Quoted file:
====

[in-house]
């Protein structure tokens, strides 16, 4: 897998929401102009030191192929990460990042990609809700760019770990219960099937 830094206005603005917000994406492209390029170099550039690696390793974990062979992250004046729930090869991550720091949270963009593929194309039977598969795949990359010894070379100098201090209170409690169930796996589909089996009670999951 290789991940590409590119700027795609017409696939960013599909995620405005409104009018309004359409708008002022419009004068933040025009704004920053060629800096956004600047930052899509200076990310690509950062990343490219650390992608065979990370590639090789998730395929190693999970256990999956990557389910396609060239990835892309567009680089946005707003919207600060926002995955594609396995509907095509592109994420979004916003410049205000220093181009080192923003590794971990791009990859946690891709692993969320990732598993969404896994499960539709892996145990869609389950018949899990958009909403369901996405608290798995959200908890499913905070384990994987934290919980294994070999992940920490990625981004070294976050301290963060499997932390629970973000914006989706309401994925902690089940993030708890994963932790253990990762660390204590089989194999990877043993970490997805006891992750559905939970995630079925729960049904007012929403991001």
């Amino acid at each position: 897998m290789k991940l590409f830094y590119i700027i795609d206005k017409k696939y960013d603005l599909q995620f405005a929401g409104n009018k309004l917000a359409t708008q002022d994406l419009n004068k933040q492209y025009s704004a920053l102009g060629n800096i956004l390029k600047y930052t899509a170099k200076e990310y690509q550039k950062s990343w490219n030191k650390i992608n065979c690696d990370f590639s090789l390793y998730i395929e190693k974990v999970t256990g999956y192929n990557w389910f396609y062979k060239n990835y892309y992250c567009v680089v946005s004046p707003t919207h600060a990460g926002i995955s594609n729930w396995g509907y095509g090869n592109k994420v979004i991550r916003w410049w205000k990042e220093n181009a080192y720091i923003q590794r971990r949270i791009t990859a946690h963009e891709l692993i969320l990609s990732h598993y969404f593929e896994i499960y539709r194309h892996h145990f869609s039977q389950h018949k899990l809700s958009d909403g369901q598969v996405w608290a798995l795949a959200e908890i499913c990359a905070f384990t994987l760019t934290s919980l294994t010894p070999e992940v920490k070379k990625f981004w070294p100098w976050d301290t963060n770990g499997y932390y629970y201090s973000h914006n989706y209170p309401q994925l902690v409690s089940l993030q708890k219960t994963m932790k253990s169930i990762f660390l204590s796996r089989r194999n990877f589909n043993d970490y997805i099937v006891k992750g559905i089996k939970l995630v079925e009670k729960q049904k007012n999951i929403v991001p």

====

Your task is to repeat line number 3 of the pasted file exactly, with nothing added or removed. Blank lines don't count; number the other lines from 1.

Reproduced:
């Amino acid at each position: 897998m290789k991940l590409f830094y590119i700027i795609d206005k017409k696939y960013d603005l599909q995620f405005a929401g409104n009018k309004l917000a359409t708008q002022d994406l419009n004068k933040q492209y025009s704004a920053l102009g060629n800096i956004l390029k600047y930052t899509a170099k200076e990310y690509q550039k950062s990343w490219n030191k650390i992608n065979c690696d990370f590639s090789l390793y998730i395929e190693k974990v999970t256990g999956y192929n990557w389910f396609y062979k060239n990835y892309y992250c567009v680089v946005s004046p707003t919207h600060a990460g926002i995955s594609n729930w396995g509907y095509g090869n592109k994420v979004i991550r916003w410049w205000k990042e220093n181009a080192y720091i923003q590794r971990r949270i791009t990859a946690h963009e891709l692993i969320l990609s990732h598993y969404f593929e896994i499960y539709r194309h892996h145990f869609s039977q389950h018949k899990l809700s958009d909403g369901q598969v996405w608290a798995l795949a959200e908890i499913c990359a905070f384990t994987l760019t934290s919980l294994t010894p070999e992940v920490k070379k990625f981004w070294p100098w976050d301290t963060n770990g499997y932390y629970y201090s973000h914006n989706y209170p309401q994925l902690v409690s089940l993030q708890k219960t994963m932790k253990s169930i990762f660390l204590s796996r089989r194999n990877f589909n043993d970490y997805i099937v006891k992750g559905i089996k939970l995630v079925e009670k729960q049904k007012n999951i929403v991001p």